Friday, August 31, 2012

Is Northern Nigeria really poor? Part Two

THE Northern governors have only succeeded in organising series of jamborees called summits, without concrete follow ups and feed back mechanism. At the last count, the governors have organised summits on peace, agriculture, power generation, health, education and MDG, and the Northern governors forum has not done much to address issues of dilapidating legacies of Late Sir. Ahmadu Bello, the Sardauna of Sokoto. Professor Mike Kwanashi had noted that the North has not developed because the governors “were more outward looking tow
ards the centre than they were inward looking towards their society.”
The North has neglected and continues its opposition to education, despite its obvious advantage in global competition and despite 60 years gap between it and Southern Nigeria. There is an increasing disunity in the North. Nothing demonstrates the lack of unity and vision in the North as the following:
Its inability to produce and promote a credible and acceptable presidential candidate as it used to; its inability to have an identifiable and credible voice to speak for the realisation of the rejuvenation of its moribund textile industries and other related industries, despite the promised N100 billion textile fund; the way and manner the zoning of presidency was speedily set aside to favour another zone; its failure to work or cooperate to prosecute those who stole money meant to develop power in the North; in its inability to truly assimilate the Northern minority who are feeling unwanted in the core Northern states.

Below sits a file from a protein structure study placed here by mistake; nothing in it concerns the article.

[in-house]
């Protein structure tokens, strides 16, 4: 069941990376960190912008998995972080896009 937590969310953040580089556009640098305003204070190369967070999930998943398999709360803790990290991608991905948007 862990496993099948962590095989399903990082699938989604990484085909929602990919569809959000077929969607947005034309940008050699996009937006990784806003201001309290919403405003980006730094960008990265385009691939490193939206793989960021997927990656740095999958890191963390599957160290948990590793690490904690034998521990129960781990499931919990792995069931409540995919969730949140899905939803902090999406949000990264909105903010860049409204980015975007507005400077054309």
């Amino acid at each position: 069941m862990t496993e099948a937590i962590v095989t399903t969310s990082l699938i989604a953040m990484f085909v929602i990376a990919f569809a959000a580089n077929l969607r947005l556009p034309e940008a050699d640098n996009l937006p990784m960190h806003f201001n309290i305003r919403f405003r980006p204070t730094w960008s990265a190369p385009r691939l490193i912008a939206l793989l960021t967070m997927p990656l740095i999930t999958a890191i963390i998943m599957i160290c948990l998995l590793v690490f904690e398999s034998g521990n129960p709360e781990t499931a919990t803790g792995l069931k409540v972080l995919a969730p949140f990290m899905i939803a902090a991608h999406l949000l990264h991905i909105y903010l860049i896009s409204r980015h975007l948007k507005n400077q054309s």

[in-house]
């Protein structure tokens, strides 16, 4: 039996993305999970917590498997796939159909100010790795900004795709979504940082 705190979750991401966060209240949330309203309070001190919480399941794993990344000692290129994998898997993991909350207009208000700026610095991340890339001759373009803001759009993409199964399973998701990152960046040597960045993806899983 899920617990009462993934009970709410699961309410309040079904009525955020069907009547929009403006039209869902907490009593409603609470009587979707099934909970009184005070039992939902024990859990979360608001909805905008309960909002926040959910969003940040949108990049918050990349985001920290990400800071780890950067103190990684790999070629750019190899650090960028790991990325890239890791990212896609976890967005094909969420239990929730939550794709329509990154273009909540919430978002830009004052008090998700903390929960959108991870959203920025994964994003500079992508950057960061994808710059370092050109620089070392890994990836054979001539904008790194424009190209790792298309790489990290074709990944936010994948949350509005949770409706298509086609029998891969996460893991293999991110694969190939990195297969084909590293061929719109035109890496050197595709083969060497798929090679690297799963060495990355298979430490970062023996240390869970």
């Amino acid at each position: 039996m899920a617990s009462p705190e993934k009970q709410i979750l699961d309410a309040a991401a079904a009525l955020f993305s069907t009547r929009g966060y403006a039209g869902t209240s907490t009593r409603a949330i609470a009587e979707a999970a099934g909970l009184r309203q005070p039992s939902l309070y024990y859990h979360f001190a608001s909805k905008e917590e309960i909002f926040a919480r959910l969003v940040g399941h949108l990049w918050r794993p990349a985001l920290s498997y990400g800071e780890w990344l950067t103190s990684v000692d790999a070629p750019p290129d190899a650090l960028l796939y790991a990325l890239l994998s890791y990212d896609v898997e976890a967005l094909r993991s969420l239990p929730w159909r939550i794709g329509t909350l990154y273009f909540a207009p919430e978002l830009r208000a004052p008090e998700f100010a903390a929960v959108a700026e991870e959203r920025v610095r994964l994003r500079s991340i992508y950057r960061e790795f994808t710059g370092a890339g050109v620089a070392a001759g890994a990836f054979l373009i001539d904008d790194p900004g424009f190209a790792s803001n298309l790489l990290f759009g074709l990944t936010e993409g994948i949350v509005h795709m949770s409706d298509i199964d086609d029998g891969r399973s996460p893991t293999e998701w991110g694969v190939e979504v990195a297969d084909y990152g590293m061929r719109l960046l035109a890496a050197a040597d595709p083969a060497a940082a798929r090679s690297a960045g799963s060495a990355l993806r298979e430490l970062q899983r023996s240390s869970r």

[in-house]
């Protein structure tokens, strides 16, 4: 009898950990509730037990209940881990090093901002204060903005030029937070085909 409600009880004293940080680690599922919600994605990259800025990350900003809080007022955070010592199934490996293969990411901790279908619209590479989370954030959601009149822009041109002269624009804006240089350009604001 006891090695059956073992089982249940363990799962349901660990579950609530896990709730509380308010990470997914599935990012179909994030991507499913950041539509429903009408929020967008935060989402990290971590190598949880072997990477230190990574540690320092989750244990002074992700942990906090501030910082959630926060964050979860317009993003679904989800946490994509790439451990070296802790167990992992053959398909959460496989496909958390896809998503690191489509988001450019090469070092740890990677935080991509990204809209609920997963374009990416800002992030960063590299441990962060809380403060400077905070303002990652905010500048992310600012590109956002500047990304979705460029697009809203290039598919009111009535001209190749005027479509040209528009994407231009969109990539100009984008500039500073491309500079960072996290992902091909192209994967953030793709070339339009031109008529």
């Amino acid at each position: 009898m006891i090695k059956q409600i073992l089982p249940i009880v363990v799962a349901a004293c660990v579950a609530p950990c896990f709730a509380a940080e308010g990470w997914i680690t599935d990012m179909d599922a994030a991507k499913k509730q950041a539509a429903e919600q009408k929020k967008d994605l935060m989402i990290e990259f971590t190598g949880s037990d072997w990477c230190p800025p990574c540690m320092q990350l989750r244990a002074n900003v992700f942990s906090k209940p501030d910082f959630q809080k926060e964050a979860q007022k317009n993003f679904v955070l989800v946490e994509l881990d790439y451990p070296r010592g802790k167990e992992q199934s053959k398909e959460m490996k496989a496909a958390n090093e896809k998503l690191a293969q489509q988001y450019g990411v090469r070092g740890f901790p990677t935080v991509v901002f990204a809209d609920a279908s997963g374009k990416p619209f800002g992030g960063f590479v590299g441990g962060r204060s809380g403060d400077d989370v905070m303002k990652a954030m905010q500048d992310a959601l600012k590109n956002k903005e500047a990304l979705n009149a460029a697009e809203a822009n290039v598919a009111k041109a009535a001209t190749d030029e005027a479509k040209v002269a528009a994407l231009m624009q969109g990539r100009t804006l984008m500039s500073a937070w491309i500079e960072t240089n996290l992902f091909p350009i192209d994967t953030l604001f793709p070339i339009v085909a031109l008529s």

It is so bad that the United States Assistant Secretary of state, Johnie Carson suggested the creation of ministry of Northern Affairs or a development commission to deal with insurgency in the North East–similar to what was done in response to the Niger Delta issues.
The North is poor because of the aforementioned reasons, and it may continue to be if drastic action is not taken to address or reverse those sad trends.
The North is rich but refuses to be rich. The North is industrious, but refuses to be industrious. The North is great but refuses to be great. The North remain a sleeping giant continuously trampled upon by smaller regions. The North is thus being isolated from the rest of the country.
The North is not poor because it has agricultural potentials. It equally has other bargaining products such as solid minerals, natural resources, tourism (Argungu). It equally has a strategic and active working population. The North is rich because it has agriculture, tourism and even crude oil.
The North has gum Arabic, cotton, groundnut, sesame seed, jatropha, sugar cane, shea butter, fishery, and livestock.
If the North can wake up to tap these enormous potentials, it will put to rest the erroneous impression that the Northern people are lazy, and are parasites and it will also go further to enhance national economy and stability, enhance standard of living, stave off militancy, sustain industrialization and Foreign Direct Investment (FDI). It will also promote regional integration in the neighboring Chad, Cameroun, and Niger Republic. It may also reduce the agitation for the call for sovereign National Conference to ordinary National Conference.